Mariage Frères chairman Kitti Cha Sangmanee. Photo: AFP
Unable to travel to the tea-growing regions of China, the two men went to Hong Kong, where they tasted infusions unknown and unavailable in France. Among the discoveries on that 1983 trip was a range of delicate teas with silvery-white leaves. Having no name in French, Sangmanee christened it thé blanc, “white tea”.
The trip was a success. The team saw that it would be possible to bring interesting and excellent new teas to France, they just had to find a market beyond the existing tiny handful of connoisseurs.
Back in Paris, they were met with hesitation from their retailers. Such teas were expensive and required more precision in preparing. While Mariage Frères had never sold teas under its own name, they told Cottin that the only option was to open the warehouse to customers, and to offer teas via mail order.
“What?” a shocked Cottin replied. “Customers rummaging among the tea chests right on these premises, only to buy 100 grams of a tea that they can sample at the counter? Madness.”
Mariage Frères’ tea shop in Le Marais, Paris. Photo: AFP
But eventually, she agreed. “No one could imagine that in the heart of Paris something like this existed,” says Desains, who was an early customer and joined the company a few years later, in 1987. “It was much more than just opening a warehouse. It was like opening a museum. Touching knowledge, touching the profoundness of what it was.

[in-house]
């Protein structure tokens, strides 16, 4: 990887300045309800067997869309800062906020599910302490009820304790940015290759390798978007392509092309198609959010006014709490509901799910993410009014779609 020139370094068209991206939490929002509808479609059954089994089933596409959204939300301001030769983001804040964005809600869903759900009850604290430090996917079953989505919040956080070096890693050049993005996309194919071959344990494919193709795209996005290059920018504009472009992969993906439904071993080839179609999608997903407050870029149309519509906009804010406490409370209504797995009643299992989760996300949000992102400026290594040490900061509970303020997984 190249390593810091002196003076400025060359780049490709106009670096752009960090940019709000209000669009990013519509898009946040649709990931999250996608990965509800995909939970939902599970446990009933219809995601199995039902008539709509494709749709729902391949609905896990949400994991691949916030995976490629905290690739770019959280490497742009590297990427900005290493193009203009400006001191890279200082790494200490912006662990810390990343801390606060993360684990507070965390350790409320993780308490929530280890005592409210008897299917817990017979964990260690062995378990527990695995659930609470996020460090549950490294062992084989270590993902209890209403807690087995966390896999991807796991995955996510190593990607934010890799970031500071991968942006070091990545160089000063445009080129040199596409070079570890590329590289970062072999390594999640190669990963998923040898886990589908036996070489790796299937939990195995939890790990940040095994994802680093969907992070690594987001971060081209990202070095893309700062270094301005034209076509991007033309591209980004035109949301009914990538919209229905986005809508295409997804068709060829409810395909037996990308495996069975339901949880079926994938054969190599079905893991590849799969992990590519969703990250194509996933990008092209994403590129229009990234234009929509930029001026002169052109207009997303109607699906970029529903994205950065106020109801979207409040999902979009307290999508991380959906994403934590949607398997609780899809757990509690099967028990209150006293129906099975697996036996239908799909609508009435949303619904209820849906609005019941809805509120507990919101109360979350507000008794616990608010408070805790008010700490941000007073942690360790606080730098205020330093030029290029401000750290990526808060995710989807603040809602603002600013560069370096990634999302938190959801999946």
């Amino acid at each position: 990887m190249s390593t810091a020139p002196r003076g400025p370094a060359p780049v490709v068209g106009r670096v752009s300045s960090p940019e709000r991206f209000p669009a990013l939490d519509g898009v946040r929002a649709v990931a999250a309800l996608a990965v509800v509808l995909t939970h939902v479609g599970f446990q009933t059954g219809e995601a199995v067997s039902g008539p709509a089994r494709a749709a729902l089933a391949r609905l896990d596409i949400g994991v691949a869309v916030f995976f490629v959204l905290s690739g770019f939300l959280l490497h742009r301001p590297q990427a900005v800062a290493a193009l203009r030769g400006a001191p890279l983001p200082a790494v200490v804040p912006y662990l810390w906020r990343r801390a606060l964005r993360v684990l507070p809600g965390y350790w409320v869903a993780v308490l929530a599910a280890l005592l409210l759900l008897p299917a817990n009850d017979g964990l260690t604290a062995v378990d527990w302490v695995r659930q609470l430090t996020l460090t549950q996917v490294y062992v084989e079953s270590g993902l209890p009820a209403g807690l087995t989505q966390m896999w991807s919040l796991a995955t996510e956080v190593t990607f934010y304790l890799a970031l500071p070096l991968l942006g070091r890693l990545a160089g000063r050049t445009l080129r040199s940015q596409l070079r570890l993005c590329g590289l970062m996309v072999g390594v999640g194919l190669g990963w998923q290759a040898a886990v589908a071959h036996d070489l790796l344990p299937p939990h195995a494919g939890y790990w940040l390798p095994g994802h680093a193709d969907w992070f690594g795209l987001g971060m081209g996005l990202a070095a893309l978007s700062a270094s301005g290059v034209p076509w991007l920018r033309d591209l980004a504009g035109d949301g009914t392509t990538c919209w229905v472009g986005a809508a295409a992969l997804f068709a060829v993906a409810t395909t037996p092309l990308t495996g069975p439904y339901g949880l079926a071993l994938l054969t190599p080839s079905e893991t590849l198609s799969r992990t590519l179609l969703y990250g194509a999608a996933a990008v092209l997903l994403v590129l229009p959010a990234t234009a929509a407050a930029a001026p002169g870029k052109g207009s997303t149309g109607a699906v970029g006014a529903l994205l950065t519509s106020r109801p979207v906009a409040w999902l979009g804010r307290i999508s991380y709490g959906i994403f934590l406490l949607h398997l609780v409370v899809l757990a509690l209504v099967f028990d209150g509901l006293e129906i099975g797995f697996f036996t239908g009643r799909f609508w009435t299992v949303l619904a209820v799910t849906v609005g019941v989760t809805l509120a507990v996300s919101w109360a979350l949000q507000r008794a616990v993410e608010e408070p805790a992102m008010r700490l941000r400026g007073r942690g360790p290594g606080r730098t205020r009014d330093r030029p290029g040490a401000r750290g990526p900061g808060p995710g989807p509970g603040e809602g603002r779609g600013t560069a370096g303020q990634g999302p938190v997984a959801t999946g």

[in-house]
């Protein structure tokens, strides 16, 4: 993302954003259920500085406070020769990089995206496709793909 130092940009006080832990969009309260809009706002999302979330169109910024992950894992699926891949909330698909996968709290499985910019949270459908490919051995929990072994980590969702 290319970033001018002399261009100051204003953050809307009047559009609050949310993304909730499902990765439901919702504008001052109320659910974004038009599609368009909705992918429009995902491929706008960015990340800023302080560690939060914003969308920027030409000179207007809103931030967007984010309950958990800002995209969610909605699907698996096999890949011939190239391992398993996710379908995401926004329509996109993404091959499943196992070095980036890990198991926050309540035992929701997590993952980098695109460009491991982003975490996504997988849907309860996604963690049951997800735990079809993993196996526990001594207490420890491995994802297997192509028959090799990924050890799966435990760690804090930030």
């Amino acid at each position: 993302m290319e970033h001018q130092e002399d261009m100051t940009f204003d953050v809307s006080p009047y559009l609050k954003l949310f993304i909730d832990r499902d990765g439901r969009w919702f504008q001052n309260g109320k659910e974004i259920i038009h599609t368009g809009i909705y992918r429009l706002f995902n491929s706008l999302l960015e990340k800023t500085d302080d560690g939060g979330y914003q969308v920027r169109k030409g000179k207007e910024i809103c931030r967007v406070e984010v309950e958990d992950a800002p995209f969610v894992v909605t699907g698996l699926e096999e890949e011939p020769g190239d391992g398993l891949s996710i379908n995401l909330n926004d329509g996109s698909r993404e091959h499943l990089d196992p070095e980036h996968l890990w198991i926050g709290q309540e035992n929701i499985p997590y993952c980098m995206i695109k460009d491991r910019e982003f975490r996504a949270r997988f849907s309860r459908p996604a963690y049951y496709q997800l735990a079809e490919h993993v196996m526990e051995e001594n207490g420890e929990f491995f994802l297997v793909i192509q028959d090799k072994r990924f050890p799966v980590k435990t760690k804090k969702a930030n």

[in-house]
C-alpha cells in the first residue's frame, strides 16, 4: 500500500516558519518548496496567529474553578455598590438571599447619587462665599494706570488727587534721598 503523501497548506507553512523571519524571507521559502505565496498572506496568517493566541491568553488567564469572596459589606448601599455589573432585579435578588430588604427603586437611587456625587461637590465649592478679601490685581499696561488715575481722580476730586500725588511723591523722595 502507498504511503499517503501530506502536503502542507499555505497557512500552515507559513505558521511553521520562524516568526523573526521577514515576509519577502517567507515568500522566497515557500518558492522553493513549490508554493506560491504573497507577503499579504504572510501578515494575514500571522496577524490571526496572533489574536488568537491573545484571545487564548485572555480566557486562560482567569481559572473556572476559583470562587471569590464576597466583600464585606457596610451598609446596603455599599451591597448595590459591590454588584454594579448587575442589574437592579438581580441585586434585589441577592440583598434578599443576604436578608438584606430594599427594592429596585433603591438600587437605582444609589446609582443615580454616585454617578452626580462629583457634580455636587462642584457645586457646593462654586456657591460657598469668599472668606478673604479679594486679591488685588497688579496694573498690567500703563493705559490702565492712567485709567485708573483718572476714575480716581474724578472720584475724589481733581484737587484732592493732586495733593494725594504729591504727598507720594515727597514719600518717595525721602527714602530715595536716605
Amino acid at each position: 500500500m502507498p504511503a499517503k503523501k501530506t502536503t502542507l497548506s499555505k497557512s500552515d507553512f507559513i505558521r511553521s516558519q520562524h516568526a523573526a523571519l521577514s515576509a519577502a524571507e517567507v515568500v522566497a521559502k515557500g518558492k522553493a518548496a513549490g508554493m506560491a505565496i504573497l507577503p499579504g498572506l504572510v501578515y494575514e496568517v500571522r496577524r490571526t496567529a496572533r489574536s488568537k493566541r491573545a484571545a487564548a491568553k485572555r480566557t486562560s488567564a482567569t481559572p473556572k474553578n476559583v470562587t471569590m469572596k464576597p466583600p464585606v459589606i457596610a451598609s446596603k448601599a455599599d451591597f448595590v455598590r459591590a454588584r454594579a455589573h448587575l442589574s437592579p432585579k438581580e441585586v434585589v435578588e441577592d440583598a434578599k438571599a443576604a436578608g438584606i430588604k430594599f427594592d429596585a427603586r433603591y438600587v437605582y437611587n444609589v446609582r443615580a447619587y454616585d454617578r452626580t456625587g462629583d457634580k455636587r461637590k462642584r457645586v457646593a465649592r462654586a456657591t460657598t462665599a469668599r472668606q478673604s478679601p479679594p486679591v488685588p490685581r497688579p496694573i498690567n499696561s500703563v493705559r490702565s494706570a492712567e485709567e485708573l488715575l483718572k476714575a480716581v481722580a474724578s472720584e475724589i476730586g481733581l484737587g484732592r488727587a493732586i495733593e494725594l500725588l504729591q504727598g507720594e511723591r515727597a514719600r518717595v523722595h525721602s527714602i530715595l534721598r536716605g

“And people understood that, that it was not fake, that it was authentic and real. And it’s still going on, with beautiful products.”
The shift was a success but a hurdle soon appeared. Cottin did not own the building, and they had to move. Bueno and Sangmanee decided to remain in the Marais, and found a warehouse some blocks away. They took the long oak counter, the little glassed office where a clerk once sat and other furnishings to retain the original atmosphere.
On August 1, 1985, the new shop opened on rue du Bourg-Tibourg with 250 teas on offer, 100 of them new imports.
They were treated as crazy when they opened their first counter in Tokyo, at the risk of offending sensibilities of identity